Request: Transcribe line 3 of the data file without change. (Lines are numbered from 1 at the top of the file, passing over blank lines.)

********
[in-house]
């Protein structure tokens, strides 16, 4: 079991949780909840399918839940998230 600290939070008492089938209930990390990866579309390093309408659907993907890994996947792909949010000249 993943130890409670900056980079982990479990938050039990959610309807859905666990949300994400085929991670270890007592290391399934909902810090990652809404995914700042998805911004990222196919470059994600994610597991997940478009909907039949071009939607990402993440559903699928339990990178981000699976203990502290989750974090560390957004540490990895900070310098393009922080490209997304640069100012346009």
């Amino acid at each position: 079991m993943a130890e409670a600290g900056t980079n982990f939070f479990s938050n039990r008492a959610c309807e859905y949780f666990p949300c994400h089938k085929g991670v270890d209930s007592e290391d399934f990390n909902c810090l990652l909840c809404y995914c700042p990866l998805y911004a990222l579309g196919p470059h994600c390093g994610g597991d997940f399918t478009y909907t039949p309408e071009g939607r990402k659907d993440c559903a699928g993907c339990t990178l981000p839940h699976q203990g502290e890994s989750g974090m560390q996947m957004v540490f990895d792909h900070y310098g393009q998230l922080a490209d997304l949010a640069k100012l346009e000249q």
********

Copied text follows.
């Amino acid at each position: 079991m993943a130890e409670a600290g900056t980079n982990f939070f479990s938050n039990r008492a959610c309807e859905y949780f666990p949300c994400h089938k085929g991670v270890d209930s007592e290391d399934f990390n909902c810090l990652l909840c809404y995914c700042p990866l998805y911004a990222l579309g196919p470059h994600c390093g994610g597991d997940f399918t478009y909907t039949p309408e071009g939607r990402k659907d993440c559903a699928g993907c339990t990178l981000p839940h699976q203990g502290e890994s989750g974090m560390q996947m957004v540490f990895d792909h900070y310098g393009q998230l922080a490209d997304l949010a640069k100012l346009e000249q």